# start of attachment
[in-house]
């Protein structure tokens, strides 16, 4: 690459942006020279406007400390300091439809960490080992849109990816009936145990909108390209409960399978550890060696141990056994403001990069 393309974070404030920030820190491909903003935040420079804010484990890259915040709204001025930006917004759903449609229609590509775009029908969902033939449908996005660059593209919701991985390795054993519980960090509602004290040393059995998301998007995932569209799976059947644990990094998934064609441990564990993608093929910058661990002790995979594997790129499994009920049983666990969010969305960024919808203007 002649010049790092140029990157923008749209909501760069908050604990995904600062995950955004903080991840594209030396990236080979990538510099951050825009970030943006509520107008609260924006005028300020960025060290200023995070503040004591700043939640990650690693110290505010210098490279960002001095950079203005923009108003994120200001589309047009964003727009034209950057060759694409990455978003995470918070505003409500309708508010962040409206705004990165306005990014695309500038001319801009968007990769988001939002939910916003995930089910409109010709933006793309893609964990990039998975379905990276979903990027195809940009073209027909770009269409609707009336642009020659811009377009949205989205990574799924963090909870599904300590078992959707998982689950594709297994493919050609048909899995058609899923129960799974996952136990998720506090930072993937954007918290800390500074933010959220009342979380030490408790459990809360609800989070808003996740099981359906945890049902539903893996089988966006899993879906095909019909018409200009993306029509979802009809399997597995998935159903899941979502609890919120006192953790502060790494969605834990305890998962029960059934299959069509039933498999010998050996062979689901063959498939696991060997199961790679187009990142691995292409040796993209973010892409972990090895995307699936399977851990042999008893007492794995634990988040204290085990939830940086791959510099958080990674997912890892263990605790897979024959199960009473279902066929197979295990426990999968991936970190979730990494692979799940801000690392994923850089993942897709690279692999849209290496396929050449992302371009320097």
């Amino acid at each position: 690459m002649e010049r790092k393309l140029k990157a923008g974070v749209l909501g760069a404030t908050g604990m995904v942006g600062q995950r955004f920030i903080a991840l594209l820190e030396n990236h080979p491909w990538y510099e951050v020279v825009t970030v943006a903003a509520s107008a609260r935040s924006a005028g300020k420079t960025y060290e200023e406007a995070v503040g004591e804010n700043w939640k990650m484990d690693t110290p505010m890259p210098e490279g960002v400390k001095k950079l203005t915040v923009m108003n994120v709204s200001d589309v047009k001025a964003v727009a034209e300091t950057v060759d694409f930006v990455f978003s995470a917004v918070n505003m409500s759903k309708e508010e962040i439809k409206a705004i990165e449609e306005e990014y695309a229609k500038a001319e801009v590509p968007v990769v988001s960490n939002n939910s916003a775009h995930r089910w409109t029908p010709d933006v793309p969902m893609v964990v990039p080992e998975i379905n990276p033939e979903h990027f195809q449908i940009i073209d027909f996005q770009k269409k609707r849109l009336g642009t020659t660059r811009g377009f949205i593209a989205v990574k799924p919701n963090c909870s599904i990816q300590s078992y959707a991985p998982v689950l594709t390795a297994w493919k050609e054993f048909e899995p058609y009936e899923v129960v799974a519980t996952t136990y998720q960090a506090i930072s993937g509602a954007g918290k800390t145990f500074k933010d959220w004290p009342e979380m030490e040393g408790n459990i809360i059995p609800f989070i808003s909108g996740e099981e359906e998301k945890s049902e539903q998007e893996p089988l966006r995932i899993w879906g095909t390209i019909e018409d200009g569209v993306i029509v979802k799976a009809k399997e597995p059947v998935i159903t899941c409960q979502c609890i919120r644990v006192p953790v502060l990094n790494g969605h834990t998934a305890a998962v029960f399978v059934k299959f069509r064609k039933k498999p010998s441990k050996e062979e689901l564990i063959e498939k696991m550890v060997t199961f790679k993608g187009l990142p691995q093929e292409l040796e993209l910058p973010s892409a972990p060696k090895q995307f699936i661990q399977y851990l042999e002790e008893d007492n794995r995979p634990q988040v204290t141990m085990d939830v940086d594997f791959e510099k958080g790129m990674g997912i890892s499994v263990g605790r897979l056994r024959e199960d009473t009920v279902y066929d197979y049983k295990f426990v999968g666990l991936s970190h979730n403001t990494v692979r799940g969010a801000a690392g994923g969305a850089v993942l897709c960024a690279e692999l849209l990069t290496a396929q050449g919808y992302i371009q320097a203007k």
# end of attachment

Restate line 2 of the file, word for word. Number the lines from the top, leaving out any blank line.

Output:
């Protein structure tokens, strides 16, 4: 690459942006020279406007400390300091439809960490080992849109990816009936145990909108390209409960399978550890060696141990056994403001990069 393309974070404030920030820190491909903003935040420079804010484990890259915040709204001025930006917004759903449609229609590509775009029908969902033939449908996005660059593209919701991985390795054993519980960090509602004290040393059995998301998007995932569209799976059947644990990094998934064609441990564990993608093929910058661990002790995979594997790129499994009920049983666990969010969305960024919808203007 002649010049790092140029990157923008749209909501760069908050604990995904600062995950955004903080991840594209030396990236080979990538510099951050825009970030943006509520107008609260924006005028300020960025060290200023995070503040004591700043939640990650690693110290505010210098490279960002001095950079203005923009108003994120200001589309047009964003727009034209950057060759694409990455978003995470918070505003409500309708508010962040409206705004990165306005990014695309500038001319801009968007990769988001939002939910916003995930089910409109010709933006793309893609964990990039998975379905990276979903990027195809940009073209027909770009269409609707009336642009020659811009377009949205989205990574799924963090909870599904300590078992959707998982689950594709297994493919050609048909899995058609899923129960799974996952136990998720506090930072993937954007918290800390500074933010959220009342979380030490408790459990809360609800989070808003996740099981359906945890049902539903893996089988966006899993879906095909019909018409200009993306029509979802009809399997597995998935159903899941979502609890919120006192953790502060790494969605834990305890998962029960059934299959069509039933498999010998050996062979689901063959498939696991060997199961790679187009990142691995292409040796993209973010892409972990090895995307699936399977851990042999008893007492794995634990988040204290085990939830940086791959510099958080990674997912890892263990605790897979024959199960009473279902066929197979295990426990999968991936970190979730990494692979799940801000690392994923850089993942897709690279692999849209290496396929050449992302371009320097």